Although it’s true that over the past two or so months, more buyers have started taking ARMs as rates rose, it’s not only a far smaller share than we saw before the bubble burst, but down payments and credit quality remained far higher than we saw back then.
So, if we aren’t faced with a surge of inventory I simply don’t see any reason why the market will see prices pull back significantly.
But even if we do see listing activity increase, I still anticipate that there will be more than enough demand from would-be buyers and I say this for several reasons, the first of which is inflation.
What a lot of people aren’t talking about is the proven fact that owning real estate is a significant hedge against rising inflation.
You see, most buyers have a mortgage, and a vast majority use fixed-rate financing and this is the hedge because even as consumer prices are rising, a homeowner’s monthly payments aren’t. They remain static and, more than that, their monthly payments, in real terms, actually become lower over time as the value of the dollar diminishes. Simply put, the value of a dollar in, let’s say 2025, will be lower than the value of a dollar today.
But this isn’t the only reason that inflation can actually stimulate the housing market. Home prices — historically — grow at a faster pace than inflation.
This chart looks at the annual change in total CPI going back to 1969.
Now let’s overlay the annual change in median US home prices over the same time period.
Other than when home prices crashed with the bursting of the housing bubble, for more than 50 years, home price growth has outpaced inflation. This means we are offsetting high consumer prices because home values are increasing at an even faster rate.
But inflation has additional impacts on buyers and now I’m talking about savings.
As we all know, the interest paid on savings today is pretty abysmal. In fact, the best money market accounts I could find were offering interest rates between 0.5 percent and 0.7 percent. Given that this is significantly below the rate of inflation, it means that dollars saved continue to be worth less and less over time while inflation remains hot.
Now, rather than watching their money drop in value because of rising prices, it’s natural that households would look to put their cash to work by investing in assets where the return is above the rate of inflation. This means that their money is no longer losing value, and where better to put it than into a home?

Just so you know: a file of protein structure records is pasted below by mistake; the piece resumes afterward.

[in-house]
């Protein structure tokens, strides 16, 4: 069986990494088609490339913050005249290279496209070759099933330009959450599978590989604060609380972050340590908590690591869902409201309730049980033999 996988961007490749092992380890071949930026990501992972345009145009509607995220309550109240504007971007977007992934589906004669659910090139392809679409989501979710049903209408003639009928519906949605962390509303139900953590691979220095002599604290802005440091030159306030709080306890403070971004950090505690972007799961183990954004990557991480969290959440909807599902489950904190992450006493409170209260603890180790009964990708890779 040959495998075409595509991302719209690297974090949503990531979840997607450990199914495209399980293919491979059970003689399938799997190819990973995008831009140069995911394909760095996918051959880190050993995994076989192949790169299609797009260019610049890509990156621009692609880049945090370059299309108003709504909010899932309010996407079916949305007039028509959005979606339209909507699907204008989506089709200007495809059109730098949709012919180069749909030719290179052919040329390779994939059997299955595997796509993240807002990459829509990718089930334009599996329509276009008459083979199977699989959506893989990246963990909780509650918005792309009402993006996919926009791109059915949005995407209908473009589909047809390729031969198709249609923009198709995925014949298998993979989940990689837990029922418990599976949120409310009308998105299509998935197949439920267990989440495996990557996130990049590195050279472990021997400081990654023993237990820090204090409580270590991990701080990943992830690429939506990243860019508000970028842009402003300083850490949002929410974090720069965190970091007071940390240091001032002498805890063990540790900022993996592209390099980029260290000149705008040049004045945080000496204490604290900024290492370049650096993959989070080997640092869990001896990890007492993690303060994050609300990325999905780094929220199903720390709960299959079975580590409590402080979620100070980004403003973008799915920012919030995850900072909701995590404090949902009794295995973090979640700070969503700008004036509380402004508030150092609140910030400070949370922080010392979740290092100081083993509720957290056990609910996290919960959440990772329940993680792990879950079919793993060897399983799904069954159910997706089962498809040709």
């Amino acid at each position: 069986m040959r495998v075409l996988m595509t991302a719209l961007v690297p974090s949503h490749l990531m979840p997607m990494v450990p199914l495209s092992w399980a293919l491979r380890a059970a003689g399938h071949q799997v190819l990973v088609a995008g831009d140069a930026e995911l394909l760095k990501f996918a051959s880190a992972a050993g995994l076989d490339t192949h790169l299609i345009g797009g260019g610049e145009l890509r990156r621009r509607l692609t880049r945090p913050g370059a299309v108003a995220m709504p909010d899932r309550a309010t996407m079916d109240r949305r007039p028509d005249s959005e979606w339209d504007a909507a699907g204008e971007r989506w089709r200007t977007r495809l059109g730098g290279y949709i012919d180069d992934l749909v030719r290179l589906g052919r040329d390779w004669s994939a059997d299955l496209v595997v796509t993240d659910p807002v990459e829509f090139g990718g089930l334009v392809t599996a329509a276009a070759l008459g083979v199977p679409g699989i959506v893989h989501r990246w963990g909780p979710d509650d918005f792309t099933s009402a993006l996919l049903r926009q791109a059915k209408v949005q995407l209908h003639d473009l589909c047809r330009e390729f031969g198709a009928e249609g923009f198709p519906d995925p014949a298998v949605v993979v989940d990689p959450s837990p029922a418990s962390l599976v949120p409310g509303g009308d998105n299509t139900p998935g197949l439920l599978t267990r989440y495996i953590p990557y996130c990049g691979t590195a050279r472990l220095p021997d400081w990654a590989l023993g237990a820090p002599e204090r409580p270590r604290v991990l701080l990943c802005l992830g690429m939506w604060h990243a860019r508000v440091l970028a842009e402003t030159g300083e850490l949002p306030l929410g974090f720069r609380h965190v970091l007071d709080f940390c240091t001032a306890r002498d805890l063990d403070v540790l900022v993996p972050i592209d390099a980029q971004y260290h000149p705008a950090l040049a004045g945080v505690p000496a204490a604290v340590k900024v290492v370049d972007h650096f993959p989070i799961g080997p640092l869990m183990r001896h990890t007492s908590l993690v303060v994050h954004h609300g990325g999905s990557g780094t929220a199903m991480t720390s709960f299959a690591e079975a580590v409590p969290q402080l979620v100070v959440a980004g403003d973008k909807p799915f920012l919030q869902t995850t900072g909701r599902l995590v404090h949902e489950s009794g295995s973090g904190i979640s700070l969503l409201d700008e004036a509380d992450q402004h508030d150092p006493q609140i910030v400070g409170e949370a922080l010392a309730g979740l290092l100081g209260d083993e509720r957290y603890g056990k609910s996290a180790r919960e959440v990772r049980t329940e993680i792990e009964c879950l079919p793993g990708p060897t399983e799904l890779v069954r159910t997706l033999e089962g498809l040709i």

So, the bottom line here is that inflation supports demand from home buyers because:
- Most are borrowing at a fixed rate that will not be impacted by rising inflation.
- Monthly payments are fixed, and these payments going forward become lower as incomes rise – unlike renters out there who continue to see their monthly housing costs increase.
- With inflation at a level not seen since the early 1980s, borrowers facing 5 percent mortgage rates are still getting an amazing deal. in fact, by my calculations, mortgage rates would have to break above 7 percent to significantly slow demand which I find highly unlikely.
- If history holds true, home price appreciation will continue to outpace inflation.
Demand appears to still be robust, and supply remains anemic. although off the all-time low inventory levels we saw in January, the number of homes for sale in March was the lowest of any March since records started being kept in the early 1980s.
But even though I’m not worried about the impact of rates rising on the market in general, I do worry about first-time buyers.
You see, these are households who have never seen mortgage rates above 5 percent and they just don’t know how to deal with it. Remember that the last time the 30-year fixed averaged more than 5 percent for a month was back in March of 2010.
Given the fact that these young would-be homebuyers have not benefited from rising home prices, as existing homeowners have, as well as the fact that they are faced with soaring rents, making it harder for them to save up for a down payment on their first home, many are in a rather tight spot. It’s likely that rising rates will lower the first-time homebuyer share of purchases from current levels.
So, the bottom line as far as I am concerned, is that mortgage rates normalizing should not lead you to feel any sort of panic and that current rates are highly unlikely to be the cause of a market correction.
If you agree with me that a systemic drop in home prices has to be caused by a significant increase in supply, and that buyers who are currently taking out adjustable-rate mortgages are more qualified, and therefore able to manage to refinance their homes when rates do revert at some point in the future, then what will cause listings to rise to a point that can negatively impact prices?
It’s true that a significant increase in new home development might cause this, but that is unlikely.
And as far as existing owners are concerned, I worry far more about a prolonged lack of inventory than a significant increase in homes for sale and I say this for one very simple reason. It is because a vast majority of homeowners either purchased when mortgage rates were at or near their historic lows or refinanced their current homes when rates dropped.
It’s this that could be the biggest problem for the market. Even if rates don’t rise at all from current levels, I question how many owners would think about selling if they were to lose the historically low mortgage rates that they have locked into.
It is quite possible that for this one reason, we may experience a tight housing market for several more years.
To get the big picture including all of the data, watch the full video above.
Matthew Gardner is the chief economist for Windermere Real Estate, the second largest regional real estate company in the nation.